Many entrepreneurs have strong relationships with the majority of their clients and receiving payment for services is never an issue. However, it's not uncommon for a business owner to have difficulty extracting payment from a client at some point in his or her career. These situations must be handled tactfully - or else a company may lose business - but firmly if an enterprise hopes to receive what it is owed.
Provide a Policy From the Start
Laying out payment expectations for products and/or services from the very beginning of a relationship is key. Companies that fail to outline what their requirements are may find their clients aren't unwilling to pay, but instead simply confused about the process, unsure about what is owed when or unaware of the repercussions for late payments.
Written contracts individuals can read through and keep in a file are a must. By ensuring everyone knows what terms are as soon as they decide to employ services, entrepreneurs do themselves - and their clients - a favor.
Send Reminders Out Quickly
Unpaid invoices don't go unnoticed - companies rely on timely payments to keep operations running smoothly. When a bill doesn't come in as expected, entrepreneurs need to follow up immediately rather than let the situation escalate. A company should send a reminder through the medium in which it typically bills - whether it sends paper statements or prefers electronic emailed invoices.
If this is a client's first time missing a payment, this initial reminder may be lenient and simply remind a client they've forgotten to settle the bill. An individual may have assumed he or she paid the amount owed, thought a spouse handled the fee or simply misunderstood what date the money was due.
However, it's possible a business has clients who neglect to pay by the due date the majority of the time - a habit that can have a significant impact on an enterprise. Rather than sending gentle reminders in these instances, entrepreneurs may choose to add on late fees. Make sure these charges are clearly marked as such to keep a client aware of how unmade payments add up over time. Providing updated bills with additional charges for late payment as soon as possible is critical. Continue sending these if the bill still goes unpaid - neglecting to send additional reminders can lead clients to think a business isn't serious about getting what it is owed.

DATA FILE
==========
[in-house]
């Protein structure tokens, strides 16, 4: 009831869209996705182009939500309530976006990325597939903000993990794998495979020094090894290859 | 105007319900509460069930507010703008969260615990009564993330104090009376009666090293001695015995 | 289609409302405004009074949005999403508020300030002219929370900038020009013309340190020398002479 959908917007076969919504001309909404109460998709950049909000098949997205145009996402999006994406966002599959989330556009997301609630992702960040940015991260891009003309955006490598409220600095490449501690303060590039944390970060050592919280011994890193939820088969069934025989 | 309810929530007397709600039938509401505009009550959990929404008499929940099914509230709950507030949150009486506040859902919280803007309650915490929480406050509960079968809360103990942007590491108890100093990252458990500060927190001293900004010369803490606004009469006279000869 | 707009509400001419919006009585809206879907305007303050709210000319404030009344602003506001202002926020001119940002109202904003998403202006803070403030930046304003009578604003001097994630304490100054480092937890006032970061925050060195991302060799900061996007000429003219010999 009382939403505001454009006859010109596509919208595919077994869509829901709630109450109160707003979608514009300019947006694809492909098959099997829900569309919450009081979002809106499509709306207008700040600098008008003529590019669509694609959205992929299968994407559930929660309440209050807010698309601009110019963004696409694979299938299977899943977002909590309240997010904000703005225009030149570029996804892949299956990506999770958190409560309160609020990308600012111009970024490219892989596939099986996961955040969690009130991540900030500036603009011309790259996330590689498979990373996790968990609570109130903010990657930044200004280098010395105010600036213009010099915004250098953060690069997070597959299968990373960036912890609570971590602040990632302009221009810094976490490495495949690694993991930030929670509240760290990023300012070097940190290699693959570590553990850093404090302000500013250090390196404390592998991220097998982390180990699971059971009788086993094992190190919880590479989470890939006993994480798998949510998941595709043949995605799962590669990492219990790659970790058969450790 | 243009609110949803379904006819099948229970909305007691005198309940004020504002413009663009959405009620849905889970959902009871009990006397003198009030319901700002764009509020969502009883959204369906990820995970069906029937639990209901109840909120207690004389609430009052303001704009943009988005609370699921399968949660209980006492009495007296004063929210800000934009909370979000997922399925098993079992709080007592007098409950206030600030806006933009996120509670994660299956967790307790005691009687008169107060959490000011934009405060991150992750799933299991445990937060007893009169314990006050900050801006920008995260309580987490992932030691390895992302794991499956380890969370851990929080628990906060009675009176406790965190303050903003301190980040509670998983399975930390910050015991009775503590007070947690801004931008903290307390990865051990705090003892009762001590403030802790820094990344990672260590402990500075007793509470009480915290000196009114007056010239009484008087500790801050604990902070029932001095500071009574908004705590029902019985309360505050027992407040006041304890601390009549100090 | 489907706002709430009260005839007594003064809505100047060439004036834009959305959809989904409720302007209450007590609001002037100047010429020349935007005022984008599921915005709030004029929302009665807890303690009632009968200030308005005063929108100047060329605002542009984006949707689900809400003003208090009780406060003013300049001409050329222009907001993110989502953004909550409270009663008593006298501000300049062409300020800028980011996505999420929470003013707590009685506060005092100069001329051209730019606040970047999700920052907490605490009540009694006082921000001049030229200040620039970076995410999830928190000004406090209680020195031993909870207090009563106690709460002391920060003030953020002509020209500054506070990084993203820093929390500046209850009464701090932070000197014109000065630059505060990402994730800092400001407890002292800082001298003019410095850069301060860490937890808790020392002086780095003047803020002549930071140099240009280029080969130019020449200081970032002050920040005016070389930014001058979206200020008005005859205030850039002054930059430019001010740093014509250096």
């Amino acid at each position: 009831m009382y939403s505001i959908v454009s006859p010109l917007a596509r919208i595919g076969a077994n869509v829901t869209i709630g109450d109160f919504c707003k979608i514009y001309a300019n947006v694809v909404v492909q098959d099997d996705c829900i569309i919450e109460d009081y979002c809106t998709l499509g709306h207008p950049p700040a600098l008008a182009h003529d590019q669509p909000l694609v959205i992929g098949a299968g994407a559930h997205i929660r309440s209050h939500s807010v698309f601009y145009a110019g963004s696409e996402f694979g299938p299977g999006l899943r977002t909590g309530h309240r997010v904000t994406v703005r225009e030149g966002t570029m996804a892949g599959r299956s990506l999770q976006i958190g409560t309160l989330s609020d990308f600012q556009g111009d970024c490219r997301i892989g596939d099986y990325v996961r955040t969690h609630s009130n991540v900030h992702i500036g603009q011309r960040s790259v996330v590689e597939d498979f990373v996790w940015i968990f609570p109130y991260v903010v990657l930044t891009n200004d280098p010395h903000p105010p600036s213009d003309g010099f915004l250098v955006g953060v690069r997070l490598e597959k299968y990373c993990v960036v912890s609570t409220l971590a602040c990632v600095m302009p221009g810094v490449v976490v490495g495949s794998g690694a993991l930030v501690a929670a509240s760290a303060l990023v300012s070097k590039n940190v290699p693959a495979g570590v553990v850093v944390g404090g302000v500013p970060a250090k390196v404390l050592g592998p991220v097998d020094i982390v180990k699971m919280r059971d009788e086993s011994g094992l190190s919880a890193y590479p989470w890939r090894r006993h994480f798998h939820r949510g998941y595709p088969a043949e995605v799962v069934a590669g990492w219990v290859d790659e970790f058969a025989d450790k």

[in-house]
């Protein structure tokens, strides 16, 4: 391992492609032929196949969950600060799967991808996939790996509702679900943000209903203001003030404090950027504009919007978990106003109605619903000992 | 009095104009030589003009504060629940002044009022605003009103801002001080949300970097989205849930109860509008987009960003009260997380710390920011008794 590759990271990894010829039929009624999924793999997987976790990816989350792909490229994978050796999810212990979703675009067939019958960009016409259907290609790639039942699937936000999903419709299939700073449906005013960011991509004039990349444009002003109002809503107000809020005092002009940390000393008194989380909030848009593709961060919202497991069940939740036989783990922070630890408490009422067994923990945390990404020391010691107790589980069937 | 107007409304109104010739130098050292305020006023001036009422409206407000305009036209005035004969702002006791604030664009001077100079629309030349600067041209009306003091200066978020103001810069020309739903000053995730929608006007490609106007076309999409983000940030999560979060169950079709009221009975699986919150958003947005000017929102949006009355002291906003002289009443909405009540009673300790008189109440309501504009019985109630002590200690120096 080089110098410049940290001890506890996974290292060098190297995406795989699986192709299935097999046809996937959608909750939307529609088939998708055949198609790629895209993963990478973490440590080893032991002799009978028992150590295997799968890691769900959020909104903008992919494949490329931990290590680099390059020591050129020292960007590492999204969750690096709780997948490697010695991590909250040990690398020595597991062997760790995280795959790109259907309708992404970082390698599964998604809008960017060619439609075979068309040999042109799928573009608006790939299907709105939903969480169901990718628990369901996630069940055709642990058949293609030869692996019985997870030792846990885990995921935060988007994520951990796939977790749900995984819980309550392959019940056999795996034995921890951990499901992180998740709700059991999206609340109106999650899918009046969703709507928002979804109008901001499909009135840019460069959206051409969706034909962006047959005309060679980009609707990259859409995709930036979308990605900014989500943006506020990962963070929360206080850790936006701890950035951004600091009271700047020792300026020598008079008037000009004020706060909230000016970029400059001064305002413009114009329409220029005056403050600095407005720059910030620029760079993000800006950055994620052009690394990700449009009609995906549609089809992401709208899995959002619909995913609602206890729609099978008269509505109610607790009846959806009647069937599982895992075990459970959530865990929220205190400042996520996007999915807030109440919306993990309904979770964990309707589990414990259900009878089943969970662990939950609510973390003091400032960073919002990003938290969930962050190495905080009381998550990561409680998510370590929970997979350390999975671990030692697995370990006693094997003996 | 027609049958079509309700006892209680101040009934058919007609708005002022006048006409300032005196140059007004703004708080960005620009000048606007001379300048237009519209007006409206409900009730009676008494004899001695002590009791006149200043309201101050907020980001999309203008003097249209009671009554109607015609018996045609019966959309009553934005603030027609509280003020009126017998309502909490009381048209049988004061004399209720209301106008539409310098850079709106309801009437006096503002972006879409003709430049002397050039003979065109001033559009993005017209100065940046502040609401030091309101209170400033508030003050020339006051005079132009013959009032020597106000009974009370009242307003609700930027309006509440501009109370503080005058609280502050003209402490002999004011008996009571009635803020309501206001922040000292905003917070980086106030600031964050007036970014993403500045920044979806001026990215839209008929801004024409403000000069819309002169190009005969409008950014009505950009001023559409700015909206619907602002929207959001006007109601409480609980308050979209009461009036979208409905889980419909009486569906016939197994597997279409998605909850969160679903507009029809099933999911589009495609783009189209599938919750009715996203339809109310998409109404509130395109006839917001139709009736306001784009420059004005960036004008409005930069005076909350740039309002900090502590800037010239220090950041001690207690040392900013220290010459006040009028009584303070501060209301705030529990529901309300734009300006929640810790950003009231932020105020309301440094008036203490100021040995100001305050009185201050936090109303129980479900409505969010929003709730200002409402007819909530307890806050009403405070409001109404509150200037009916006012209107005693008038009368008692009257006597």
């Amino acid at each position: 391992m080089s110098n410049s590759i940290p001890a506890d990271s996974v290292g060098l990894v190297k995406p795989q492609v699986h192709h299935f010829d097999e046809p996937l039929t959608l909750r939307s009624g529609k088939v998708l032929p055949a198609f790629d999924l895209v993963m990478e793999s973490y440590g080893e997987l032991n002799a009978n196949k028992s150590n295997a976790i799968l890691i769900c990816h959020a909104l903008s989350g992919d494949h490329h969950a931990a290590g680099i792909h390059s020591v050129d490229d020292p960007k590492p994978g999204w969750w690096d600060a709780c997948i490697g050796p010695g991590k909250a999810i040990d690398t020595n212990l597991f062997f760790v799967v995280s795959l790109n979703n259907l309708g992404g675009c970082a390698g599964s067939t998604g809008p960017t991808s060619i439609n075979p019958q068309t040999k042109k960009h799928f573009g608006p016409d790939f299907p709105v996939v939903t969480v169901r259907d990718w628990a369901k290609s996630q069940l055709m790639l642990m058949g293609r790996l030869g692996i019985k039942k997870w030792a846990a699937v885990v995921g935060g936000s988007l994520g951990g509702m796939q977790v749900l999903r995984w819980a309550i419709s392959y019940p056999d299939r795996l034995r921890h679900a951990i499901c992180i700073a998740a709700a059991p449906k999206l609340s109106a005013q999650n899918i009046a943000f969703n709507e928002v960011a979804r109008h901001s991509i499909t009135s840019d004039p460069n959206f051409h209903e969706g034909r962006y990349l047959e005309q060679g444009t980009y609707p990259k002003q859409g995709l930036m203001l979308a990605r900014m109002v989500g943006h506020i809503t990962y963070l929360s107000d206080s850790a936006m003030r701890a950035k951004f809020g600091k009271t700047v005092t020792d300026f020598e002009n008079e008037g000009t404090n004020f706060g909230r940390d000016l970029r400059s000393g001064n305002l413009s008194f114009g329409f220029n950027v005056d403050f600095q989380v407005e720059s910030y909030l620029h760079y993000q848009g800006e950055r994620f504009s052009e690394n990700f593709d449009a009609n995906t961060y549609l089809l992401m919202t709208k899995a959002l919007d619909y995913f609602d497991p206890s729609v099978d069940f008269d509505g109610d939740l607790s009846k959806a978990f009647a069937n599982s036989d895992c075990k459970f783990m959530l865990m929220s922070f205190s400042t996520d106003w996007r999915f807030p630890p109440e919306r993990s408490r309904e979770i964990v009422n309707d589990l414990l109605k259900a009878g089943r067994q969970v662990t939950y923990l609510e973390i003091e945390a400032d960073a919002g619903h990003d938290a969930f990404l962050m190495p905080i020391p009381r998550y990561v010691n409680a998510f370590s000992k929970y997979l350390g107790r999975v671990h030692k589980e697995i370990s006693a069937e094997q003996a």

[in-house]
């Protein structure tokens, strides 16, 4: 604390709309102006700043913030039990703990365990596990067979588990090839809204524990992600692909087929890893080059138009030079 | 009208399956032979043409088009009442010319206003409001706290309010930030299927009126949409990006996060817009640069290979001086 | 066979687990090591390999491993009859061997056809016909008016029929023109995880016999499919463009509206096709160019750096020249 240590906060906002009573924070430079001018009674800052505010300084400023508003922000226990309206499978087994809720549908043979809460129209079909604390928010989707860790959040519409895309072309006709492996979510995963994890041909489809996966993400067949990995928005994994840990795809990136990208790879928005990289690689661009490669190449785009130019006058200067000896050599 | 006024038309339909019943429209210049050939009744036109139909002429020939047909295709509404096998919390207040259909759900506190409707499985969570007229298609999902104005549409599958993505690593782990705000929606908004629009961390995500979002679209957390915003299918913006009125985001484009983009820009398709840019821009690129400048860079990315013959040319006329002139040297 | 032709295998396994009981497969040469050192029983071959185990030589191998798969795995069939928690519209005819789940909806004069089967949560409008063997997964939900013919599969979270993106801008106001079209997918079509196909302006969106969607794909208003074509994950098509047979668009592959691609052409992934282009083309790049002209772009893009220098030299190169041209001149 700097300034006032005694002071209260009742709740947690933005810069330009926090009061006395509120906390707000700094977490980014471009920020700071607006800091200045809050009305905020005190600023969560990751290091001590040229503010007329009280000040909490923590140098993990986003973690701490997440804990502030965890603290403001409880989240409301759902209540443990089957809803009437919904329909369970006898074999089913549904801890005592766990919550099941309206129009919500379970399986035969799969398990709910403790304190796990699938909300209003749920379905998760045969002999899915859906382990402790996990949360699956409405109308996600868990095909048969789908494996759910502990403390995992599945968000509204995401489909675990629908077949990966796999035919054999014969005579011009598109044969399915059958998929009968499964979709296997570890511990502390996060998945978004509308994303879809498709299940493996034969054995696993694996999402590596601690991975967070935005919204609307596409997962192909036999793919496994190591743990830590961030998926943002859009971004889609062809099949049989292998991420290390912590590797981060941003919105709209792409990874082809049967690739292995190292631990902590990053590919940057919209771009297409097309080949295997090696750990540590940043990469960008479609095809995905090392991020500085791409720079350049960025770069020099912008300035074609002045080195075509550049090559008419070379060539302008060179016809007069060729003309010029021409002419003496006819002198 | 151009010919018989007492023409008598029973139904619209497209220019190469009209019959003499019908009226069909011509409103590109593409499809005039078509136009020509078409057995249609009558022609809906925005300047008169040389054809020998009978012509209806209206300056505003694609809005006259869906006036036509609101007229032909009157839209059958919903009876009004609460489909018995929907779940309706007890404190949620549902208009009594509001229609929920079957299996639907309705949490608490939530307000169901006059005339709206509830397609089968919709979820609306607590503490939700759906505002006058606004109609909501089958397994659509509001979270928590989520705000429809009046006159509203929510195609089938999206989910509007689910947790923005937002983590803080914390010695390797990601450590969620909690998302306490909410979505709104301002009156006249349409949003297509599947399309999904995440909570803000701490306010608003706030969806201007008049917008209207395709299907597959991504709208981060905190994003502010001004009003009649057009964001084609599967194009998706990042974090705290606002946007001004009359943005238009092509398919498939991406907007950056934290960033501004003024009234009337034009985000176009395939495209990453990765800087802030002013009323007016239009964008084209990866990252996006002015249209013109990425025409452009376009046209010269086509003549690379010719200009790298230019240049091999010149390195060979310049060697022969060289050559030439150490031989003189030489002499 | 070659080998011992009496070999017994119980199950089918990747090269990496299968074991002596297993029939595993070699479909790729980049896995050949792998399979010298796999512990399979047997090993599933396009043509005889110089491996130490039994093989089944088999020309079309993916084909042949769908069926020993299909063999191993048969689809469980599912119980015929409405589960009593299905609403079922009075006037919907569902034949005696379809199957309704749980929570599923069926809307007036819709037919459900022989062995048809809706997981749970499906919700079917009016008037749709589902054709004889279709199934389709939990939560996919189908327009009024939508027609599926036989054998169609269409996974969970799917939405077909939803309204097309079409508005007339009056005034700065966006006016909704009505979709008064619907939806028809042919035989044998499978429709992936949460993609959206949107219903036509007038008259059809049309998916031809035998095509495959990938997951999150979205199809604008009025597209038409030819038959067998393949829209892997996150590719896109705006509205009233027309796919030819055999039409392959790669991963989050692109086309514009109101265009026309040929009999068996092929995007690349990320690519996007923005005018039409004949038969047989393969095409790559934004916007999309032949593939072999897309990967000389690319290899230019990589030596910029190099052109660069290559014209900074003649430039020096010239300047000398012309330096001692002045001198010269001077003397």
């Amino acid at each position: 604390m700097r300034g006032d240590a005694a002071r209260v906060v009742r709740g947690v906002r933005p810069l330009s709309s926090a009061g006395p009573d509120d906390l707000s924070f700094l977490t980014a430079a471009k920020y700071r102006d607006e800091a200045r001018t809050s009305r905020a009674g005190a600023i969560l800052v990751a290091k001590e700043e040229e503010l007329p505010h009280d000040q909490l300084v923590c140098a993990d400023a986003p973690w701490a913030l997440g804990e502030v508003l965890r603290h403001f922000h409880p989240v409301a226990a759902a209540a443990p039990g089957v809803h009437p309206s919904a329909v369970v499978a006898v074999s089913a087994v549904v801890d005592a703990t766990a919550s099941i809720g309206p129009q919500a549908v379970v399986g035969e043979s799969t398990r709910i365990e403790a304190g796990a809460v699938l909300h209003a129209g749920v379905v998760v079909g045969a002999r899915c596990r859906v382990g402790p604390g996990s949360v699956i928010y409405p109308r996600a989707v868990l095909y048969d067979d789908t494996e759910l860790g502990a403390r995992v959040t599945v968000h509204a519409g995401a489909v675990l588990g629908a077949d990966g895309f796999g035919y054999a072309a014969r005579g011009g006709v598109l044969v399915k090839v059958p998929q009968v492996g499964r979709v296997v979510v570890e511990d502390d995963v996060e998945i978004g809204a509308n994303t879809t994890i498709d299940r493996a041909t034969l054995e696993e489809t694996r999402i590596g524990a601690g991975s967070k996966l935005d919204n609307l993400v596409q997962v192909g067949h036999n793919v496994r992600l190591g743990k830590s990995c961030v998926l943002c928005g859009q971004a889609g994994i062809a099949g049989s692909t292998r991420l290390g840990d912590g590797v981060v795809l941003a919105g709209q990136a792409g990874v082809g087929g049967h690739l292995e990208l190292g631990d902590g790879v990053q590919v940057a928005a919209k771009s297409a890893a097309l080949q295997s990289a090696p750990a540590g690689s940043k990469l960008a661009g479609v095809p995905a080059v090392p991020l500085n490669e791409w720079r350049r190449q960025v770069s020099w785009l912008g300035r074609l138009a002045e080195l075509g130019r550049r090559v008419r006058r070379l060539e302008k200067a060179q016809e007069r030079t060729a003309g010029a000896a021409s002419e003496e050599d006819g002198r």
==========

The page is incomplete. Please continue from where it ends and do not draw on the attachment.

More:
Keep it Professional
When a company has sent multiple reminders and has yet to receive payment from a client, it's easy to get frustrated. However, sending an angry letter or leaving a rude message is an act you may live to regret. Rather than bully a client into making a payment, it's important to remain calm and professional at all times.
When an individual feels as though he or she is being strong-armed into paying a bill, the person may be even less likely to resolve it in a timely manner. Even if the client is clearly in the wrong and owes money, he or she could still continue to ignore notices after being treated poorly because of embarrassment or anger toward a business owner.
Turning to Other Methods
A business owner can send out plenty of reminders and past due notices, but some clients may still refuse to settle their bills. Rather than continuing to send reminders when they clearly aren't working, at some point, it's more beneficial for business owners to turn elsewhere for assistance.
In some instances, working with profit recovery specialists may be enough to get the ball rolling and spur unresponsive clients to pay up. While this creates an element of urgency and may resolve the situation more quickly, it also eliminates the risk of creating harsh feelings that can develop between a client and business when legal counsel gets involved.
But in some instances, asking an attorney to get involved is necessary, particularly if a client owes a large amount and has avoided all notices for months. Sometimes, simply having a lawyer make a phone call or send a letter on your company's behalf can generate a payment from a previous unresponsive individual - and by proceeding with this option, you avoid any litigation that can breed resentment from someone who hasn't paid. Obviously, remaining professional and cordial throughout the process is a must - it's not a sign of weakness and willingness to accept a client's behaviour, but rather a way to maintain your reputation and potentially win a client back once the situation has been settled.